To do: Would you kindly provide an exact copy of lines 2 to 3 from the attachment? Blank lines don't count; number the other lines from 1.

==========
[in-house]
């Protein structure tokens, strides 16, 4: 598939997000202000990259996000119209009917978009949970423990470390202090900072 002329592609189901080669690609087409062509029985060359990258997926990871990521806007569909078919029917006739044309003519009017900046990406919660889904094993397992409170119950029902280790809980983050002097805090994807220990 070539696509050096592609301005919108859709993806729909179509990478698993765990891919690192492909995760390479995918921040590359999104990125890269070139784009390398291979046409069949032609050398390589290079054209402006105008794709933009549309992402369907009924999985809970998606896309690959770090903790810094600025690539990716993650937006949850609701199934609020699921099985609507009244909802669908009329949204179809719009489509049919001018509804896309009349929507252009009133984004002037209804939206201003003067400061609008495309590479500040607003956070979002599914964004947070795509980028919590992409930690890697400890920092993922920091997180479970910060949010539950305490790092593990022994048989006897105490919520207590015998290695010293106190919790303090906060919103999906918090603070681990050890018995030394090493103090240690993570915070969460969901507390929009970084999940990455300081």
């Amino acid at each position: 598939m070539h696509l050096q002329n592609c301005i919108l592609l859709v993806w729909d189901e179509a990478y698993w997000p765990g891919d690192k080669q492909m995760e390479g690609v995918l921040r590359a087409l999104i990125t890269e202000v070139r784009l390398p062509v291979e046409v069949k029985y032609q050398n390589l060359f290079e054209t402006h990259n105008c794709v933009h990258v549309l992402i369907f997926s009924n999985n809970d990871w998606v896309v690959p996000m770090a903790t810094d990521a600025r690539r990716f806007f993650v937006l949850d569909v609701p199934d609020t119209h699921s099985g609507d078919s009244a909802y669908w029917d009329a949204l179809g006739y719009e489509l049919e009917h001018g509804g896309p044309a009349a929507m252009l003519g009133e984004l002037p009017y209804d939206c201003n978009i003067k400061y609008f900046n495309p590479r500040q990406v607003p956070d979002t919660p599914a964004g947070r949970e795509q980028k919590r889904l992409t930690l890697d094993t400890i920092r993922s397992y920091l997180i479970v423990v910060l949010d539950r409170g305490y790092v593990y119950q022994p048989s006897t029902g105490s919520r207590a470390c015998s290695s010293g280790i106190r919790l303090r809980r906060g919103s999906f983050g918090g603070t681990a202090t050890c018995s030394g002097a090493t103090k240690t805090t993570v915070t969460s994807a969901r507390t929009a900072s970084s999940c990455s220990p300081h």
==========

């Protein structure tokens, strides 16, 4: 598939997000202000990259996000119209009917978009949970423990470390202090900072 002329592609189901080669690609087409062509029985060359990258997926990871990521806007569909078919029917006739044309003519009017900046990406919660889904094993397992409170119950029902280790809980983050002097805090994807220990 070539696509050096592609301005919108859709993806729909179509990478698993765990891919690192492909995760390479995918921040590359999104990125890269070139784009390398291979046409069949032609050398390589290079054209402006105008794709933009549309992402369907009924999985809970998606896309690959770090903790810094600025690539990716993650937006949850609701199934609020699921099985609507009244909802669908009329949204179809719009489509049919001018509804896309009349929507252009009133984004002037209804939206201003003067400061609008495309590479500040607003956070979002599914964004947070795509980028919590992409930690890697400890920092993922920091997180479970910060949010539950305490790092593990022994048989006897105490919520207590015998290695010293106190919790303090906060919103999906918090603070681990050890018995030394090493103090240690993570915070969460969901507390929009970084999940990455300081």
């Amino acid at each position: 598939m070539h696509l050096q002329n592609c301005i919108l592609l859709v993806w729909d189901e179509a990478y698993w997000p765990g891919d690192k080669q492909m995760e390479g690609v995918l921040r590359a087409l999104i990125t890269e202000v070139r784009l390398p062509v291979e046409v069949k029985y032609q050398n390589l060359f290079e054209t402006h990259n105008c794709v933009h990258v549309l992402i369907f997926s009924n999985n809970d990871w998606v896309v690959p996000m770090a903790t810094d990521a600025r690539r990716f806007f993650v937006l949850d569909v609701p199934d609020t119209h699921s099985g609507d078919s009244a909802y669908w029917d009329a949204l179809g006739y719009e489509l049919e009917h001018g509804g896309p044309a009349a929507m252009l003519g009133e984004l002037p009017y209804d939206c201003n978009i003067k400061y609008f900046n495309p590479r500040q990406v607003p956070d979002t919660p599914a964004g947070r949970e795509q980028k919590r889904l992409t930690l890697d094993t400890i920092r993922s397992y920091l997180i479970v423990v910060l949010d539950r409170g305490y790092v593990y119950q022994p048989s006897t029902g105490s919520r207590a470390c015998s290695s010293g280790i106190r919790l303090r809980r906060g919103s999906f983050g918090g603070t681990a202090t050890c018995s030394g002097a090493t103090k240690t805090t993570v915070t969460s994807a969901r507390t929009a900072s970084s999940c990455s220990p300081h």